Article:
Sunday, October 12, 2008

Chicago Marathon...

7:09 am--Welcome to's coverage of the Bank of America Chicago Marathon. We are posting from the Hilton Chicago hotel, the race headquarters.

With less than an hour to go before the start, it's about 65 degrees and about 70% humidity. By the time noon rolls around, we're projecting around 72 degrees, and 68% humidity.

For those of you reading in the state of Washington, the stats we've been provided by the Chicago Marathon folks show that there are 245 entrants from the Evergreen State among the 40000+ runners signed up to run here today.

7:50 am--The wheelchair racers are on their way, with the elite runners getting ready to roll in a few minutes. The Chicago Marathon folks now announce that about 34500 runners have picked up their packets and chips.

7:55 am--The elites are on their way. Their are two pace makers in the men's race, who are supposed to take the runners to 1:02:45.

8:00 am--First mile went through at 4:51, as the masses get under way. Meanwhile, the women went through in 6:04.

8:06 am--No real change...second mile is at 4:50 on the men's side. Incidentally, there are 94 runners here from Seattle, according to the stats from the Chicago Marathon.

8:10 am--15:00 is what the lead group of eleven went through 5 kilometers. David Mandango of Kenya is the reluctant leader, flanked by the pacers....the women just went through in 18:31.

8:20 am--The usual cast of suspects are hanging out here in the press room. In front of me is Amby Burfoot of Runner's World, and Phil Hersh of the Chicago Tribune. Sitting in my row are David Monti of Race Results Weekly, and Larry Eder of the Running Network. The runners in the men's race went through 5 miles in 24:00, around 2:06:30 pace.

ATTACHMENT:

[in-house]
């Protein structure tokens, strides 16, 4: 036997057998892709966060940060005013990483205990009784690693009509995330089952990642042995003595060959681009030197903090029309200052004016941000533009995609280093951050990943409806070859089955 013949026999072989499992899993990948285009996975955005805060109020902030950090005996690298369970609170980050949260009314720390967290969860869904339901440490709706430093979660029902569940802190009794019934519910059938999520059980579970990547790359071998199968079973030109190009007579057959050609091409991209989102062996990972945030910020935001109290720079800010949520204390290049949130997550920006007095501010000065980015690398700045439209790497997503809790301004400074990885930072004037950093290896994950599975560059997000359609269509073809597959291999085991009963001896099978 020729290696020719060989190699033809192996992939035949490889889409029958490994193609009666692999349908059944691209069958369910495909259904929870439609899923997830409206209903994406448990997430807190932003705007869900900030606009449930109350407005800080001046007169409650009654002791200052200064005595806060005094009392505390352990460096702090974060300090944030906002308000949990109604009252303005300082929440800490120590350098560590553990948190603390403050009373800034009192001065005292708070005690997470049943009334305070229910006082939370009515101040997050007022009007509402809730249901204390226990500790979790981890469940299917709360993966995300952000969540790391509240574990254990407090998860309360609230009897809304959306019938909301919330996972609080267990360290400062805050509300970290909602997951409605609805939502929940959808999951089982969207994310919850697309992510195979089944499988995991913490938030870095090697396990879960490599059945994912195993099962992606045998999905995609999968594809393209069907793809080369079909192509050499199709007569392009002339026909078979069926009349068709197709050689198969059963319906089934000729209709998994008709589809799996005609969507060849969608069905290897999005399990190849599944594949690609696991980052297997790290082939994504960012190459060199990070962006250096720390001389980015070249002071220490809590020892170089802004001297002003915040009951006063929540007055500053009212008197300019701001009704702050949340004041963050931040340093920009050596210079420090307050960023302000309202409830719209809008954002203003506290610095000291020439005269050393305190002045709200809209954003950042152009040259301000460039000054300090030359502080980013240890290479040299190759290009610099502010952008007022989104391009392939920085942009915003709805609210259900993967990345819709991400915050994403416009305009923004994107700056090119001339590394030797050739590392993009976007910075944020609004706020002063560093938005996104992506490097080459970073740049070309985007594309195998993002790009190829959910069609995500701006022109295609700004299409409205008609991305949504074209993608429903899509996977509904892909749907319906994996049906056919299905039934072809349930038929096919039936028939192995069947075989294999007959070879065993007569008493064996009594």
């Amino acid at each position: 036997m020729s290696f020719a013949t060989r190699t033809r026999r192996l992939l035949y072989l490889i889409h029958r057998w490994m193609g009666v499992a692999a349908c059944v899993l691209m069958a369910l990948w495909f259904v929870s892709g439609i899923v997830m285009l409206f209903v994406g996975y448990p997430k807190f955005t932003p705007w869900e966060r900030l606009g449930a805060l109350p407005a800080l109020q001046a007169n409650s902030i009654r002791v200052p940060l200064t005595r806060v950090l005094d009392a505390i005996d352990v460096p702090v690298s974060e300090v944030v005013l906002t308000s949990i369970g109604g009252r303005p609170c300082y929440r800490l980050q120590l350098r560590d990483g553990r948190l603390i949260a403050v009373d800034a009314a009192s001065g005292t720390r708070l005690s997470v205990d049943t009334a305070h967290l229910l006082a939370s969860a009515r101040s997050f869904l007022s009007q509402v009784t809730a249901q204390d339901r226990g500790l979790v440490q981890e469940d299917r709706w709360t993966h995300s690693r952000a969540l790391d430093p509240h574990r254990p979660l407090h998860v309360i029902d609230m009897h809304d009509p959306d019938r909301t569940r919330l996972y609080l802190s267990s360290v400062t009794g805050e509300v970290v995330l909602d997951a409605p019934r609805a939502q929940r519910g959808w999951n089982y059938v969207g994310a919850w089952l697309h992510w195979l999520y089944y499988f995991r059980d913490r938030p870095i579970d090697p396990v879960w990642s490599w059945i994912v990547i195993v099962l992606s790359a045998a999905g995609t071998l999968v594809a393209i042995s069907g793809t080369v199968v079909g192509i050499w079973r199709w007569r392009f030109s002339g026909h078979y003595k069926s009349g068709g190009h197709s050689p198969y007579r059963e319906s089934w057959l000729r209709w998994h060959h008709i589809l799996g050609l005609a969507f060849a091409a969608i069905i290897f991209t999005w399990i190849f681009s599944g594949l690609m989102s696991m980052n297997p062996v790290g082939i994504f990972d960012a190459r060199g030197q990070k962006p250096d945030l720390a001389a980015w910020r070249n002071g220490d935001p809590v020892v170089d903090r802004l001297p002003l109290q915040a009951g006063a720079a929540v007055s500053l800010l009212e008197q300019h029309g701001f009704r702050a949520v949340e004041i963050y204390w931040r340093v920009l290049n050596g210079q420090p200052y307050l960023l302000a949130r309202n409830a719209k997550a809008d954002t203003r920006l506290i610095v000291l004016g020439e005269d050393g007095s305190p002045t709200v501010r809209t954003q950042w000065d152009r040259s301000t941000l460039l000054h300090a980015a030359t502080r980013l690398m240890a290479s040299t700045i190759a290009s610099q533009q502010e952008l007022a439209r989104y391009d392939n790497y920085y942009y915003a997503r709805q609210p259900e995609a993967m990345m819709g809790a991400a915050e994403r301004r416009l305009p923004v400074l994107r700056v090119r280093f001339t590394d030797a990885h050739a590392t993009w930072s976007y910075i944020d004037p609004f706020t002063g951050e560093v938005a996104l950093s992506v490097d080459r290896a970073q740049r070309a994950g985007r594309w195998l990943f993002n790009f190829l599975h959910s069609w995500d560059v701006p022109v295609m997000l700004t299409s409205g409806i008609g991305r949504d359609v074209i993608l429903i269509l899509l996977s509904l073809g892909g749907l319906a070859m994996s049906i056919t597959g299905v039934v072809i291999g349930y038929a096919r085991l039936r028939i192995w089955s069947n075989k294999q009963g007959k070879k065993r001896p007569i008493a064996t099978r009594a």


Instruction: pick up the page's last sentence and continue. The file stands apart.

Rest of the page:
Former NCAA champ Boaz Cheboiywo is one of the designated pacers.

8:25 am--The men roll through 10k at 29:48, roughly about the same pace as the leaders in the Olympics. That's roughly 2:06:20 pace. It's quicker than when Khalid Khanoucchi set the world record here in 1999.

8:29 am--From watching the television screen, if you didn't know any better, you'd think that Constantina Tomescu-Dita wasn't wearing anything, with the gold outfit that Asics has her wearing, which almost blends in with her skin tone. Anyway, the women go through 10k at 36:30.

8:38 am--In the women's race, Colleen De Reuck and Kate O'Neill are in the front of the pack.

8:43 am--The 15k split was 44:43, and now the 10 mile split's been announced at 47:54. Mutai, Mandago, Cheboiywo, Kipsang, Limo, Salim Kipsang, Evans Cheruiyot & Daniel Njenga are still in it.

We've now gotten word that both pace makers have dropped out. The temperature on the course is 72 degrees and 54% humidity.

8:50 am--4:38 for mile 11, the quickest of the race! Mutai leads a single file group of five. Race reporter Toni Reavis comments on television that the pack looks like a pack at 23 miles, and not 11.

8:55 am--Some observations from Amby Burfoot of Runner's World:

"Emmanuel Mutai has taken the lead, working it pretty good. He ran 2:06:29 to win Amsterdam last fall, so he knows how to run this pace and how to win. He's closely followed by tall David Mandanago, who has a best of 2:07:23. Mutai just ran a 4:38 mile, the fastest of the race. Four are lined up in single file behind Mutai: also Kipsang, Arusei and Limo.

Daniel Njenga seems to be falling off the pack. He was reportedly running 200 miles a week to improve on string of second and third-place finishes. But it looks like his strategy might not have worked. Men's pacers are gone now, so it will be interesting to see if the pace holds up."